Yesterday I received an advertisement from a rental car company. It simply stated, “The next time you need a rental car call us and receive a free upgrade”, and they meant it.
The word “free” strikes a positive chord for us all. So if I’m a couple looking for an apartment or a rental home and I see the word “free”, I’m likely to investigate this offer.
The first way to inexpensively improve your rental property is to offer something free to both existing residents and prospects.
One property manager in our area made arrangements with the local fitness center. He could purchase a 3 month trial membership for his residents at an extremely reduced price, and then give it as a freebie incentive. Everyone came out a winner.
Another inexpensive improvement for your property is to make it more accessible. Offer free bus passes or a $10 gasoline card to those who come to see your property. Call your local mass transit authority and find out about group discounts and special rates for seniors, children, or frequent riders who reside at your property.
Give out free discount cards, bus maps, schedules or other incentives that makes your property feel like the center of your residences’ universe.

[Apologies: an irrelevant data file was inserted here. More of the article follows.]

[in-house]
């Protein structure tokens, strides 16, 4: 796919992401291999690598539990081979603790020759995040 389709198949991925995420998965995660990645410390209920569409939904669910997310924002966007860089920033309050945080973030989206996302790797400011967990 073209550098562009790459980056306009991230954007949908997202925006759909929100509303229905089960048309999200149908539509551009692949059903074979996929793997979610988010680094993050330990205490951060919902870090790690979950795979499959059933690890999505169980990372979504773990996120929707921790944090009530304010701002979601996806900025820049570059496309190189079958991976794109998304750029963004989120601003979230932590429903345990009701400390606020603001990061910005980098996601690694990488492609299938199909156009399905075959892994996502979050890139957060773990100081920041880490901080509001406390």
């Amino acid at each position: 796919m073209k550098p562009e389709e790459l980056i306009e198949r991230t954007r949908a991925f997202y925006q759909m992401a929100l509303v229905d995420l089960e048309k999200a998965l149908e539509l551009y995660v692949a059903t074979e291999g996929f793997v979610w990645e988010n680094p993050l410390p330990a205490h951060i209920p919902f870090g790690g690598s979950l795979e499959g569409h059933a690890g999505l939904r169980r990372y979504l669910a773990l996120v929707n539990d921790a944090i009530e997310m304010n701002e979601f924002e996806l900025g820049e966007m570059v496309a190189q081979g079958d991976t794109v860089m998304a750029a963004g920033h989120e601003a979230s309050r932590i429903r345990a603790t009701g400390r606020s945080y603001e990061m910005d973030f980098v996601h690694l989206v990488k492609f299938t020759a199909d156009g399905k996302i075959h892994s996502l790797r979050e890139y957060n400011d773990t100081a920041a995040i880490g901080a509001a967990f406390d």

Provide adequate parking at your properties, and that each resident has their own assigned space. Install secure bicycle parking racks and offer a free locking system for every resident that chooses to own a bike.
Another great idea is to provide free tax resources for your residents during tax season. One way of doing this is to bring in a tax advisor once a week for your residents.
If you want more senior residents, make your units senior-friendly. Install shower rails, elevated toilet seats, and extra lighting outside and inside. Call the community ride-share or dial-a-ride program and facilitate pickups and drop-offs for your senior residents.
Call your tax advisor and find out what improvements are tax-deductible. Rental property owners may assume that anything they do on their property is a deductible expense. Not so, according to the IRS.
A repair keeps your rental property in good condition and is a deductible expense in the year that you pay for it. Repairs include painting, fixing a broken toilet and replacing a faulty light switch.
Improvements add value to your property and are not deductible when you pay for them. You usually can recover the cost of improvements by depreciating the expense over your property’s life expectancy.
For more ideas on improving rental properties, take a look at the “Repair & Maintenance” section of landlord.com.